PS–he feeds the bird because it’s hungry.

  2. AriesMatt says

    @Ricardo, I have read several articles about the movie that address the origins of the word “tonto” and, yes, the Spanish definition was one. FYI.

  3. Christopher says

    Ricardo: It’s referred to a couple of times in the movie. Could go into a long boring analysis of why his character would be called that. . .it goes back to childhood trauma. But, who cares?! And, the movie defines Ke-mo sah-bee: Wrong Brother. (see the movie.)

    Here’s a bit from Wikipedia for you: Tonto’s name may have been inspired by the name of Tonto Basin, Arizona.

    “Tonto” is also a common Spanish and Italian word meaning “stupid.” Interestingly, “Kee Mo Sabe” comes pretty close to “que no sabe,” roughly Spanish for “clueless one” (i.e. “tonto”). For this reason, the character is called “Toro” (Bull) in Spanish language versions.

  4. says

    The original Mr. Rogers would have liked this movie. Siskel and Ebert, too. But the fact is 99% of critics from whatever era are joyless nitpickers who like to spread their misery to as many company as they could AND get an honorarium.

  5. Ray says

    Must disagree. I enjoyed myself, as did the audience I was with. The movie was fun, charming, and exactly what you want for a summer film. Action, bad guys you want to hate, good guys to save the day, a great score, not to mention beautifully filmed. Delve a little deeper and you find the beginning of the quagmire the US government has gotten us into ‘protecting’ our interests, in that our military is just a shill for the corporation.

  6. bcarter3 says

    From “Deadline Hollywood”:

    “But there was only bad news for Disney’s #2 too-expensive The Lone Ranger (3,904 theaters) which opened disastrously Wednesday, remained weak on Thursday, did only $10.6M Friday, and flatlined for $10.7M Saturday. That’s a very disappointing 5-day holiday of $48.9M max. The two-quadrant Western won’t cover its high $215M-$250M cost despite this holiday’s 4x multiple. The Johnny Depp-Armie Hammer starrer’s domestic cume is way below Disney’s initial lowball projection of $65M and the 3rd big-budget bomb of Summer 2013. (Two Sony pics – White House Down and After Earth- also were expensive bombs.)”

    Looks like either this or Will Smith’s bring-your-son-to-work movie will be the biggest bomb of 2013.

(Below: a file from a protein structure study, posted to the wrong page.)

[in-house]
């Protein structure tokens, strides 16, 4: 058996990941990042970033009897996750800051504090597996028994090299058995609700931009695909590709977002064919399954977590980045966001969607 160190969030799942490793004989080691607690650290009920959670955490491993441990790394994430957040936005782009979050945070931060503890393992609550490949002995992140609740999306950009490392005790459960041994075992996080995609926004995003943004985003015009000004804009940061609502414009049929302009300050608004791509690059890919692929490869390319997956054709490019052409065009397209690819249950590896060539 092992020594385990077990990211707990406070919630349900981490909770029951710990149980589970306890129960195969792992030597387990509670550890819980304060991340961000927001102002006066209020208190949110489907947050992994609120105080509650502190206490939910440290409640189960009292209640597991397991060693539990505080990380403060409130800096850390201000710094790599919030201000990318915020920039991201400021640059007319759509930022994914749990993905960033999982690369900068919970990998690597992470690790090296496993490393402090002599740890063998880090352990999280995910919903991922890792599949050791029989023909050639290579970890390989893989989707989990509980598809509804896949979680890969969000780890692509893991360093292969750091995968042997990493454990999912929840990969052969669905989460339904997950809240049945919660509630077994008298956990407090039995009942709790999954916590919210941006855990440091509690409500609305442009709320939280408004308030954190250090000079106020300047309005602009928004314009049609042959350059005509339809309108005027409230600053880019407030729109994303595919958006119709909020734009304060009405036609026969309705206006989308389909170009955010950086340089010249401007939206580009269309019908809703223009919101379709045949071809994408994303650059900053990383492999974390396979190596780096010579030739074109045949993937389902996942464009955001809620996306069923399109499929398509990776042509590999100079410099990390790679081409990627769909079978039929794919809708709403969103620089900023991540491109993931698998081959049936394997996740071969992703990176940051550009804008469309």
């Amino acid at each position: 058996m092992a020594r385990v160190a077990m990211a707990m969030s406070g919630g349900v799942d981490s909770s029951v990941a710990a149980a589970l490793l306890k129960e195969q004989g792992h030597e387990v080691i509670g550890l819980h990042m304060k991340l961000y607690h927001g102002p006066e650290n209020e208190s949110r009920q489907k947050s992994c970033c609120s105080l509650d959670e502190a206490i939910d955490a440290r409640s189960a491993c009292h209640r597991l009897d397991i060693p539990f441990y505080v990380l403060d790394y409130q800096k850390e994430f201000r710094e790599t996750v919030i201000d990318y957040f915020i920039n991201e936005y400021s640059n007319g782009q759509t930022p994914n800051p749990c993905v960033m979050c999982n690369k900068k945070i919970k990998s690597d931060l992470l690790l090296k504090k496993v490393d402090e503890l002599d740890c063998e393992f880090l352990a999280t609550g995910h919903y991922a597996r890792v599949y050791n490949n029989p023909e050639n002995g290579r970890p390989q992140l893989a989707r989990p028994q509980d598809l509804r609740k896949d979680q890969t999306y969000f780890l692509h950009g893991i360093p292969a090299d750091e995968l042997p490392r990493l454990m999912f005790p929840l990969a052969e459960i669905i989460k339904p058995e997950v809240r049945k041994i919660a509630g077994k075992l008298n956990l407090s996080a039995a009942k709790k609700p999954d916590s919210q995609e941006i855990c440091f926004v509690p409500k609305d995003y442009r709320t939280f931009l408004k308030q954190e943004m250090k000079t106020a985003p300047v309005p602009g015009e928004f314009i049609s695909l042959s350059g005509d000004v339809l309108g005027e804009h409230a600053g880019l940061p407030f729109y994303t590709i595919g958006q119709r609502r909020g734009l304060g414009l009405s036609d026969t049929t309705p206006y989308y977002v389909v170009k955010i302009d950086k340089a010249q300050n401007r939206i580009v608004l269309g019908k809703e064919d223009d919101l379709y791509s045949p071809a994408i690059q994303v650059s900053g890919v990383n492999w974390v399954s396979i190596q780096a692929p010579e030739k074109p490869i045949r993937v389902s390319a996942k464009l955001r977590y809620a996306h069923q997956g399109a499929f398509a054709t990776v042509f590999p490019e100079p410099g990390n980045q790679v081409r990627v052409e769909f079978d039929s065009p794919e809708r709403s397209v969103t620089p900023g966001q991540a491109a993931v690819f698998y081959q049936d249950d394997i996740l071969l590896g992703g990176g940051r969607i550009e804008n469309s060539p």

7. M. Drake says

    Your review could not be further off the mark! Perhaps its failure to draw audiences was due more to release timing than its demographic apPeal. The acting, photography, effects, and story made it totally enjoyable. The only thing it needed was a bit of tightening up (About 1/2 hour.)
    I, and my two guests – raved about it.
    So there!

  8. Ryan says

    Armie Hammer was great in Social Network, but doesn’t have the charisma and screen presence to pull off a role like this. He should stick to more character roles, at least until he improves as an actor.

    Depp, in these kinds of roles, is stale as all heck. He needs to put away the Big Blockbuster caricature roles and get back to his roots as an actor for me to enjoy him again. It doesn’t even look like he’s having fun doing it anymore, which could just be the the problem in the first place.

  9. steve talbert says

    This is an example of a really bad movie review. It doesn’t review the movie so much as reveal the authors personal feelings. Tonto DOES NOT mean stupid in the context of the lone ranger. It was a made up Indian name from some guys in the 1930s in Michigan. It only means dumb to people speaking Spanish, in the same way that that car brand Nova had to be renamed because it meant “it doesn’t go” to a Spanish speaker. Guess what? The Lone Ranger wasn’t originally written in Spanish. The same for kimosabe. The creators said it meant trusted guide, I haven’t seen the movie, and I’m not a johnny depp fan, but this review is written as though the author was gazing at his naval to discern the truth of the universe except he calls a belly bottom “origen” because that’s where our first nutritious came from. Although I support pot legalisation, I think we will regret it once its widespread.

  10. says

    One correction to your review… 2003 the WB did a TV Movie of the Lone Ranger starring Chad Michael Murray…the whole legend was rewritten, including the Lone Ranger’s real name (John Reid), who, if you ever followed up on it would know that the Lone Ranger aka John Reid was the Great Uncle of Britt Reid aka The Green Hornet. The WB version’s characters name was Luke Hartman and no Butch Cavendish…only Tonto remained, who had a beautiful sister that…(well, you can figure the ‘love story’ rest)….it was a fiasco!

  11. Ken says

    What a stinker.

    From today’s New York Times:

    Tumbleweeds blew through theaters playing “The Lone Ranger” over the weekend, calling into question Johnny Depp’s star power, and probably leading to a write down of $100 million or more at Disney’s film studio.